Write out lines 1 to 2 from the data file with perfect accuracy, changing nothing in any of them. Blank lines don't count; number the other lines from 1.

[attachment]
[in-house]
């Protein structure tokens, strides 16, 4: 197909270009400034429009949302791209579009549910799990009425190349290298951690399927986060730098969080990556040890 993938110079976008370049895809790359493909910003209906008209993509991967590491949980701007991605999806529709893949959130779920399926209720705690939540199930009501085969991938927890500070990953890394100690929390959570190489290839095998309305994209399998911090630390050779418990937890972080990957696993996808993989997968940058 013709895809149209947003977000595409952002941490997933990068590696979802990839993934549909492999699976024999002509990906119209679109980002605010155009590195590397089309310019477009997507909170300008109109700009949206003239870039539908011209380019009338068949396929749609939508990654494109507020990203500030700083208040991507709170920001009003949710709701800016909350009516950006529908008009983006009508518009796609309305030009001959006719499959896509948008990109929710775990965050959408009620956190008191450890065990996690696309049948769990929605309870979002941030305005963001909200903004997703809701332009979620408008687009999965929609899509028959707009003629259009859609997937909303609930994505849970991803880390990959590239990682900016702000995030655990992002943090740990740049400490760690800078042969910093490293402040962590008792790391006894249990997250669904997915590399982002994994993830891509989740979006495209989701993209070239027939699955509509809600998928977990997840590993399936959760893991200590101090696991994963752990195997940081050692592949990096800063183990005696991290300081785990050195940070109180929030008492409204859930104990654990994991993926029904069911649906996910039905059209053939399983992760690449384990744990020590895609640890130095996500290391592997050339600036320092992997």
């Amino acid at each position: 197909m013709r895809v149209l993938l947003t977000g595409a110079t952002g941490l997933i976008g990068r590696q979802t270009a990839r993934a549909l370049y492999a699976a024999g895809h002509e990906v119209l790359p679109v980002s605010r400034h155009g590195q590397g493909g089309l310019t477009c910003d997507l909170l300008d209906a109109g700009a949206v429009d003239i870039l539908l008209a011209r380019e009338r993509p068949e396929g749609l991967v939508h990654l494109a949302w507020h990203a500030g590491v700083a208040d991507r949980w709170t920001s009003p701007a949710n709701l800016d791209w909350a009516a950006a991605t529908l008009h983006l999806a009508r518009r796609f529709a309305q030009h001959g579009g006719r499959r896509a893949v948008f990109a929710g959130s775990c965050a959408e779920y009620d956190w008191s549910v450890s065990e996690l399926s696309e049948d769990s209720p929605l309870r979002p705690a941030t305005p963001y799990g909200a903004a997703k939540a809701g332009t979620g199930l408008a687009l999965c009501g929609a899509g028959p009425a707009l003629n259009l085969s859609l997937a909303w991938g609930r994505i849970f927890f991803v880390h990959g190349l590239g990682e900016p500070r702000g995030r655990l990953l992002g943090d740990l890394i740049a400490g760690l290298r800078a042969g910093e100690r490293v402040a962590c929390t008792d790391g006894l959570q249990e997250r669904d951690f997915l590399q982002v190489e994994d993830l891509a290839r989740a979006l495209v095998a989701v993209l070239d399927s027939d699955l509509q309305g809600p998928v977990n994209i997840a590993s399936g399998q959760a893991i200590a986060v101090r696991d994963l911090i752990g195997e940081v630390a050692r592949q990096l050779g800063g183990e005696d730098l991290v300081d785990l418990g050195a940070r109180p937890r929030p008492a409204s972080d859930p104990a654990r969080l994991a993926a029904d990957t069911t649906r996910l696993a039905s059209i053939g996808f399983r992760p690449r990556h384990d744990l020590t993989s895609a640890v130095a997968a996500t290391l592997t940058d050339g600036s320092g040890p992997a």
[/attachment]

[in-house]
């Protein structure tokens, strides 16, 4: 197909270009400034429009949302791209579009549910799990009425190349290298951690399927986060730098969080990556040890 993938110079976008370049895809790359493909910003209906008209993509991967590491949980701007991605999806529709893949959130779920399926209720705690939540199930009501085969991938927890500070990953890394100690929390959570190489290839095998309305994209399998911090630390050779418990937890972080990957696993996808993989997968940058 013709895809149209947003977000595409952002941490997933990068590696979802990839993934549909492999699976024999002509990906119209679109980002605010155009590195590397089309310019477009997507909170300008109109700009949206003239870039539908011209380019009338068949396929749609939508990654494109507020990203500030700083208040991507709170920001009003949710709701800016909350009516950006529908008009983006009508518009796609309305030009001959006719499959896509948008990109929710775990965050959408009620956190008191450890065990996690696309049948769990929605309870979002941030305005963001909200903004997703809701332009979620408008687009999965929609899509028959707009003629259009859609997937909303609930994505849970991803880390990959590239990682900016702000995030655990992002943090740990740049400490760690800078042969910093490293402040962590008792790391006894249990997250669904997915590399982002994994993830891509989740979006495209989701993209070239027939699955509509809600998928977990997840590993399936959760893991200590101090696991994963752990195997940081050692592949990096800063183990005696991290300081785990050195940070109180929030008492409204859930104990654990994991993926029904069911649906996910039905059209053939399983992760690449384990744990020590895609640890130095996500290391592997050339600036320092992997």